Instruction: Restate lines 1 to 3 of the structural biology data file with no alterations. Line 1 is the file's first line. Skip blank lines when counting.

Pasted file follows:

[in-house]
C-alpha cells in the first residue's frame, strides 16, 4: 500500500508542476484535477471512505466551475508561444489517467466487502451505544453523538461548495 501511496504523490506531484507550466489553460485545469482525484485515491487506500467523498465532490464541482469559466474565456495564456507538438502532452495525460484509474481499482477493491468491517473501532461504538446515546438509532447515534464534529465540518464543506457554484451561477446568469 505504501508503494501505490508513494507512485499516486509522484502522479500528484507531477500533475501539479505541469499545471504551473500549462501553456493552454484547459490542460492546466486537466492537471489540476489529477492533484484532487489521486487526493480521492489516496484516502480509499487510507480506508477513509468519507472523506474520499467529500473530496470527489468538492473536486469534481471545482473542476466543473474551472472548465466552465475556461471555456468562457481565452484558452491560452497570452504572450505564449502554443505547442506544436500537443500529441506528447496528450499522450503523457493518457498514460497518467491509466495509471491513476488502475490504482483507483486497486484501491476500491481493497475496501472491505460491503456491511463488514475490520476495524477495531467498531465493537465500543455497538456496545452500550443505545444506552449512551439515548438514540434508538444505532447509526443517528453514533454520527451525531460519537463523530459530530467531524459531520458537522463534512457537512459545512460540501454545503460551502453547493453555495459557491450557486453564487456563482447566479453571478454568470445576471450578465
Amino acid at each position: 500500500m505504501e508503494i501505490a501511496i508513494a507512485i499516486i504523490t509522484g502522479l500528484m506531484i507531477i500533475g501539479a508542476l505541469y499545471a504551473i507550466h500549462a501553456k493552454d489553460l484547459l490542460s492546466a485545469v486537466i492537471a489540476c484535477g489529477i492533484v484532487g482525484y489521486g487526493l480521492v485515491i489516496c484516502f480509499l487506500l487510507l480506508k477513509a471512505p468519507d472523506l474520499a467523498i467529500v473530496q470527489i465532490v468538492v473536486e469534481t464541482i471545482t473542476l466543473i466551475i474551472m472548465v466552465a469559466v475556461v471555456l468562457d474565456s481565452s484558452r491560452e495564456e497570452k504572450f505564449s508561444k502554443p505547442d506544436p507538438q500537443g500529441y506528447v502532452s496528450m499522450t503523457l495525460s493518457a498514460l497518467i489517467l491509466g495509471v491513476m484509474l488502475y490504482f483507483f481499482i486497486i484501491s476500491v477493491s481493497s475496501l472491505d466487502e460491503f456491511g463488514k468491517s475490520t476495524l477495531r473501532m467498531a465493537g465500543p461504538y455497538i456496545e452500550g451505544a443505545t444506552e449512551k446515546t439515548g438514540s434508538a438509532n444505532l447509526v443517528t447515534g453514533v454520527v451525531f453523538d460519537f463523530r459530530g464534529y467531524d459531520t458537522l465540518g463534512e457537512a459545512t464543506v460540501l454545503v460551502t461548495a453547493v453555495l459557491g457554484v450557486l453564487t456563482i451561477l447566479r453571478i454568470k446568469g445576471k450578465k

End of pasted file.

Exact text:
[in-house]
C-alpha cells in the first residue's frame, strides 16, 4: 500500500508542476484535477471512505466551475508561444489517467466487502451505544453523538461548495 501511496504523490506531484507550466489553460485545469482525484485515491487506500467523498465532490464541482469559466474565456495564456507538438502532452495525460484509474481499482477493491468491517473501532461504538446515546438509532447515534464534529465540518464543506457554484451561477446568469 505504501508503494501505490508513494507512485499516486509522484502522479500528484507531477500533475501539479505541469499545471504551473500549462501553456493552454484547459490542460492546466486537466492537471489540476489529477492533484484532487489521486487526493480521492489516496484516502480509499487510507480506508477513509468519507472523506474520499467529500473530496470527489468538492473536486469534481471545482473542476466543473474551472472548465466552465475556461471555456468562457481565452484558452491560452497570452504572450505564449502554443505547442506544436500537443500529441506528447496528450499522450503523457493518457498514460497518467491509466495509471491513476488502475490504482483507483486497486484501491476500491481493497475496501472491505460491503456491511463488514475490520476495524477495531467498531465493537465500543455497538456496545452500550443505545444506552449512551439515548438514540434508538444505532447509526443517528453514533454520527451525531460519537463523530459530530467531524459531520458537522463534512457537512459545512460540501454545503460551502453547493453555495459557491450557486453564487456563482447566479453571478454568470445576471450578465
Amino acid at each position: 500500500m505504501e508503494i501505490a501511496i508513494a507512485i499516486i504523490t509522484g502522479l500528484m506531484i507531477i500533475g501539479a508542476l505541469y499545471a504551473i507550466h500549462a501553456k493552454d489553460l484547459l490542460s492546466a485545469v486537466i492537471a489540476c484535477g489529477i492533484v484532487g482525484y489521486g487526493l480521492v485515491i489516496c484516502f480509499l487506500l487510507l480506508k477513509a471512505p468519507d472523506l474520499a467523498i467529500v473530496q470527489i465532490v468538492v473536486e469534481t464541482i471545482t473542476l466543473i466551475i474551472m472548465v466552465a469559466v475556461v471555456l468562457d474565456s481565452s484558452r491560452e495564456e497570452k504572450f505564449s508561444k502554443p505547442d506544436p507538438q500537443g500529441y506528447v502532452s496528450m499522450t503523457l495525460s493518457a498514460l497518467i489517467l491509466g495509471v491513476m484509474l488502475y490504482f483507483f481499482i486497486i484501491s476500491v477493491s481493497s475496501l472491505d466487502e460491503f456491511g463488514k468491517s475490520t476495524l477495531r473501532m467498531a465493537g465500543p461504538y455497538i456496545e452500550g451505544a443505545t444506552e449512551k446515546t439515548g438514540s434508538a438509532n444505532l447509526v443517528t447515534g453514533v454520527v451525531f453523538d460519537f463523530r459530530g464534529y467531524d459531520t458537522l465540518g463534512e457537512a459545512t464543506v460540501l454545503v460551502t461548495a453547493v453555495l459557491g457554484v450557486l453564487t456563482i451561477l447566479r453571478i454568470k446568469g445576471k450578465k